Schema-based predictive eye movements support sequential memory encoding

  1. Jiawen Huang  Is a corresponding author
  2. Isabel Velarde
  3. Wei Ji Ma
  4. Christopher Baldassano
  1. Columbia University, United States
  2. New York University, United States

Abstract

When forming a memory of an experience that is unfolding over time, we can use our schematic knowledge about the world (constructed based on many prior episodes) to predict what will transpire. We developed a novel paradigm to study how the development of a complex schema influences predictive processes during perception and impacts sequential memory. Participants learned to play a novel board game ('4-in-a-row') across six training sessions, and repeatedly performed a memory test in which they watched and recalled sequences of moves from the game. We found that participants gradually became better at remembering sequences from the game as their schema developed, driven by improved accuracy for schema-consistent moves. Eye tracking revealed that increased predictive eye movements during encoding, which were most prevalent in expert players, were associated with better memory. Our results identify prediction as a mechanism by which schematic knowledge can improve episodic memory.

Data availability

All the data is openly available through https://osf.io/29cpg/

The following data sets were generated

Article and author information

Author details

  1. Jiawen Huang

    Columbia University, New York, United States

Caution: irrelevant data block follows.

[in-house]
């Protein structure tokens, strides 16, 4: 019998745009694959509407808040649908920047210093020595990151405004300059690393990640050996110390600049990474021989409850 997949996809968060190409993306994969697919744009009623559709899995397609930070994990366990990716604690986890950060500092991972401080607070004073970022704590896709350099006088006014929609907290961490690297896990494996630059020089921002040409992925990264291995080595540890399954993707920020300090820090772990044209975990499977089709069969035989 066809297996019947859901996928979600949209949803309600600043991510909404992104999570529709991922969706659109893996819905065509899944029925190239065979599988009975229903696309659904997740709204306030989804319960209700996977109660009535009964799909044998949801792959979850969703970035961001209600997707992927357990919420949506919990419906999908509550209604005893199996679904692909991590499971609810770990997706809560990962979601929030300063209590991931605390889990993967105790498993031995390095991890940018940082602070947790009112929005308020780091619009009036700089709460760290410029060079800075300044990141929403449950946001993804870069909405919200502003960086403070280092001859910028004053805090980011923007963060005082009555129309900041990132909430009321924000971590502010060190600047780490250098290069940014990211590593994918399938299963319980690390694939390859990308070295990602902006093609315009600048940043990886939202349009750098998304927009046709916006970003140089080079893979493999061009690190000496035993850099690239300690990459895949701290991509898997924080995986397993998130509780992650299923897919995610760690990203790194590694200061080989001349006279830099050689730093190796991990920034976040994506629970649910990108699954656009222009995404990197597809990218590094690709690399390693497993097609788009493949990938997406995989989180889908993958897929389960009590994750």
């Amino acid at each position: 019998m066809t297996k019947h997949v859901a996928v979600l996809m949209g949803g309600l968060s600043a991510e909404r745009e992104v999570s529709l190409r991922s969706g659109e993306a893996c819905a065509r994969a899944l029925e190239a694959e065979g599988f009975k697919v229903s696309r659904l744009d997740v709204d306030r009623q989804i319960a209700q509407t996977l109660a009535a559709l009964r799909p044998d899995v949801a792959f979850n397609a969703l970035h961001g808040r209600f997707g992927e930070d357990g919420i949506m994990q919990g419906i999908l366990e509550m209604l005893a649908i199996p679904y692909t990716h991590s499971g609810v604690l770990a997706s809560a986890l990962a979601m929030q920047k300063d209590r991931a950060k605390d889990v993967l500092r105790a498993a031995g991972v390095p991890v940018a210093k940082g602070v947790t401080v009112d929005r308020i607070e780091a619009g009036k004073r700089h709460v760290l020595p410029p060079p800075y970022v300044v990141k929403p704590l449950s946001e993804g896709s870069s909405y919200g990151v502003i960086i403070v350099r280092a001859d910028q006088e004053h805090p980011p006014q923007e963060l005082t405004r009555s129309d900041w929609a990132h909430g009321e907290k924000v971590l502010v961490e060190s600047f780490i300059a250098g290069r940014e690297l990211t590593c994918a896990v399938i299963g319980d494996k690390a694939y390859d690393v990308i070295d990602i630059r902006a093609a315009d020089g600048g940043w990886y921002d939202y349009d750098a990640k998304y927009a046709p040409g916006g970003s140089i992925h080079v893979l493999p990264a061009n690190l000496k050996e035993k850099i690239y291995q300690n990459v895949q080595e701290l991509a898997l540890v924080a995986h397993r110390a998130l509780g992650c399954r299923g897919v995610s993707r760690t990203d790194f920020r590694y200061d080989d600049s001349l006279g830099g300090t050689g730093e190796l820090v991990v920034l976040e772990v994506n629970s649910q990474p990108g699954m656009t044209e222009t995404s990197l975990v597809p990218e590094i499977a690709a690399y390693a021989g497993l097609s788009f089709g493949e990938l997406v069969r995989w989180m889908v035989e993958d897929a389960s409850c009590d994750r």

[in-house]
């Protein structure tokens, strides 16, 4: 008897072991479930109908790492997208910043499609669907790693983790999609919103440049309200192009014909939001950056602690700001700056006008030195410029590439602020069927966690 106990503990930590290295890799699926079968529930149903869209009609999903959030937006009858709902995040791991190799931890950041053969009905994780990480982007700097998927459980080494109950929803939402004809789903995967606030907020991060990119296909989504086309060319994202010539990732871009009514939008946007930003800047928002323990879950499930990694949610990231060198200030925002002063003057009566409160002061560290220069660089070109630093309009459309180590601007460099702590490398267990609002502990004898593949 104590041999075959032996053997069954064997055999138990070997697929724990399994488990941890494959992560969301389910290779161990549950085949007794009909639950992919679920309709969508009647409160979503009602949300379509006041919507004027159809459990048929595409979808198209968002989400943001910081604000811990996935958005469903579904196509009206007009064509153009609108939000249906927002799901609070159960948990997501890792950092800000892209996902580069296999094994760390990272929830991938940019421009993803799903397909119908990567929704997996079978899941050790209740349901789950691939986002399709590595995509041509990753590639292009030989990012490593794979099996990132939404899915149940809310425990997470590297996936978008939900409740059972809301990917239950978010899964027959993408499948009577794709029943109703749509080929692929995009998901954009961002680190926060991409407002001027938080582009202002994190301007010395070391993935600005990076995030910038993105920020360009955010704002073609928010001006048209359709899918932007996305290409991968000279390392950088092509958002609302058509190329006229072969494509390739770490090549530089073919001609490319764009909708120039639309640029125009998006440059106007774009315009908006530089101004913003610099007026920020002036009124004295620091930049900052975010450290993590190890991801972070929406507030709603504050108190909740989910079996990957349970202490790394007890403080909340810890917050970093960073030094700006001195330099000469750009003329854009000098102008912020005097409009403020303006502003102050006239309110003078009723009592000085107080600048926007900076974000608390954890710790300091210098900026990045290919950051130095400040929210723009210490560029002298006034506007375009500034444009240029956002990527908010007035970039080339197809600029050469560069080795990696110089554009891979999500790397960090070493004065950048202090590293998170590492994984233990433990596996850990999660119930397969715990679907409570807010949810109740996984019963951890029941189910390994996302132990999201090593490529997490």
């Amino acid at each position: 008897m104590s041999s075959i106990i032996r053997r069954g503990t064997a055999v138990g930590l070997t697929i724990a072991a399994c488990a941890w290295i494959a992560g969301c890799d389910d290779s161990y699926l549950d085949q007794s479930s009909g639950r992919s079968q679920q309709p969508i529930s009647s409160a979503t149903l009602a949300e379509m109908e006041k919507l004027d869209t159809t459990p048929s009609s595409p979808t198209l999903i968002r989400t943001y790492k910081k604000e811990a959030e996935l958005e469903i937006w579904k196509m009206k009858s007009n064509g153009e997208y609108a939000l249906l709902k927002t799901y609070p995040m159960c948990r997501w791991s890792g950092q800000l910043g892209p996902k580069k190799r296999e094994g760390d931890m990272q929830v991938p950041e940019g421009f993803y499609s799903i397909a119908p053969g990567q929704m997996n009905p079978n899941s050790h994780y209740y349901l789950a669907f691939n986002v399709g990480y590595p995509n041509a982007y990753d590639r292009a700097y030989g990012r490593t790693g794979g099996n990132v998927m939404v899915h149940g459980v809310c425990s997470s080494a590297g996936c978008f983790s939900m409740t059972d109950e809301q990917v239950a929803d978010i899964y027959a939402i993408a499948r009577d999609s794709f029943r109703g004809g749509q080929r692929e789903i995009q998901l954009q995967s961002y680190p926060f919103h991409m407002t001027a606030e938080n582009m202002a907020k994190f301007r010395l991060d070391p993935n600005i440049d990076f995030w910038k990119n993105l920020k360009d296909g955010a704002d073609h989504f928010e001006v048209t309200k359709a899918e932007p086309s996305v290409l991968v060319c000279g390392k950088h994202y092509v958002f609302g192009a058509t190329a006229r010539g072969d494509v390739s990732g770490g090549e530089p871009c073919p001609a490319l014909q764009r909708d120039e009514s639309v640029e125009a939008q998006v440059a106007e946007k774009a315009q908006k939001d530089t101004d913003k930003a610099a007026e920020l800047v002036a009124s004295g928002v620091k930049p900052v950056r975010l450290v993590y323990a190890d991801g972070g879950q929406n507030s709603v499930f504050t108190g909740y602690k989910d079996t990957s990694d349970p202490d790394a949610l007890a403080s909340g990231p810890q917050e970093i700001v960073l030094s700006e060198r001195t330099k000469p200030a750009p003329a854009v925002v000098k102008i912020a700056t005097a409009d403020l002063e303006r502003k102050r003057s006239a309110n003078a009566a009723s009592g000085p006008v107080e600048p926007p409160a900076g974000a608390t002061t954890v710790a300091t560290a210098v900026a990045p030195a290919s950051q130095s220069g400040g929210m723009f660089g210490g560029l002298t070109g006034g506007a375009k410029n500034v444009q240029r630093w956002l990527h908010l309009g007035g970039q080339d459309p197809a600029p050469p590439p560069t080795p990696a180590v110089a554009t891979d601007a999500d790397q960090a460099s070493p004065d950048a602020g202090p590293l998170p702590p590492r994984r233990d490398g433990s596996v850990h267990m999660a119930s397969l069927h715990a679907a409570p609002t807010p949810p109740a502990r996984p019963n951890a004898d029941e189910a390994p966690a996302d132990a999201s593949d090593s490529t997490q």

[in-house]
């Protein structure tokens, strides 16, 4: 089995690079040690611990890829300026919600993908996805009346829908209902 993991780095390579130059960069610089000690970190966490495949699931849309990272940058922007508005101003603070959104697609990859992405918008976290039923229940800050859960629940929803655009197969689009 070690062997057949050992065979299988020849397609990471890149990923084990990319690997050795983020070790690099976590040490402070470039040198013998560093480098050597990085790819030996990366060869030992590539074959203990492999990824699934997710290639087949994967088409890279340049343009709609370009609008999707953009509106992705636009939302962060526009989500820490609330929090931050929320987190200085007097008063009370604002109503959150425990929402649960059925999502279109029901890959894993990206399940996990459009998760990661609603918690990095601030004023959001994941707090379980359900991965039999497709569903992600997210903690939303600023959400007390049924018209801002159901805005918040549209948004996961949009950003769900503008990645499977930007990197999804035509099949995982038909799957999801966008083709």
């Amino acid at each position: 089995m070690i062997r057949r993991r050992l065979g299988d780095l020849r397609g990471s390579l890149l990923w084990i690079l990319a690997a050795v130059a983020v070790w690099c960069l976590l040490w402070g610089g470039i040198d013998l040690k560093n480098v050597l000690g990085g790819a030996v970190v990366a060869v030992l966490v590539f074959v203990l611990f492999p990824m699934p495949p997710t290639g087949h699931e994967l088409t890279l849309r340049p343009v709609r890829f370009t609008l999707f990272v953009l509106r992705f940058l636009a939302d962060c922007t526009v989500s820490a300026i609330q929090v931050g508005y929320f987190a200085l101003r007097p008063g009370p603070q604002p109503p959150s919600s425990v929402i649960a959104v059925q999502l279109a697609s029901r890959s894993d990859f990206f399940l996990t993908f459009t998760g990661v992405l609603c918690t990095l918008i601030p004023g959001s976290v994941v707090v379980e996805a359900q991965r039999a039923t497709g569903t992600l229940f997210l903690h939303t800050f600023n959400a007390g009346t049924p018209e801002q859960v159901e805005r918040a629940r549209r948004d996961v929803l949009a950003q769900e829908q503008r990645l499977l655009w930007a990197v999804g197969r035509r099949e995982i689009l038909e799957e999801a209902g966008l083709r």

For correspondence
    jh4290@columbia.edu
    Competing interests
    The authors declare that no competing interests exist.
    ORCID icon "This ORCID iD identifies the author of this article:" 0000-0003-1362-0412
  2. Isabel Velarde

    Columbia University, New York, United States
    Competing interests
    The authors declare that no competing interests exist.
    ORCID icon "This ORCID iD identifies the author of this article:" 0000-0001-5639-0907
  3. Wei Ji Ma

    Department of Psychology, New York University, New York, United States
    Competing interests
    The authors declare that no competing interests exist.
    ORCID icon "This ORCID iD identifies the author of this article:" 0000-0002-9835-9083
  4. Christopher Baldassano

    Columbia University, New York, United States
    Competing interests
    The authors declare that no competing interests exist.
    ORCID icon "This ORCID iD identifies the author of this article:" 0000-0003-3540-5019

Funding

Columbia University (Graduate Student Fellowship)

  • Jiawen Huang

Columbia University (start-up funding)

  • Christopher Baldassano

The funders had no role in study design, data collection and interpretation, or the decision to submit the work for publication.

Ethics

Human subjects: The experimental protocol was approved by the Institutional Review Board of Columbia University. (AAAS0252) All participants were over 18 years of age with normal or corrected-to-normal vision, and gave informed consent.

Reviewing Editor

  1. Huan Luo, Peking University, China

Version history

  1. Preprint posted: July 20, 2022 (view preprint)
  2. Received: August 10, 2022
  3. Accepted: March 24, 2023
  4. Accepted Manuscript published: March 27, 2023 (version 1)
  5. Version of Record published: April 12, 2023 (version 2)

Copyright

© 2023, Huang et al.

This article is distributed under the terms of the Creative Commons Attribution License permitting unrestricted use and redistribution provided that the original author and source are credited.

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  1. Jiawen Huang
  2. Isabel Velarde
  3. Wei Ji Ma
  4. Christopher Baldassano
(2023)
Schema-based predictive eye movements support sequential memory encoding
eLife 12:e82599.
https://doi.org/10.7554/eLife.82599

Share this article

https://doi.org/10.7554/eLife.82599

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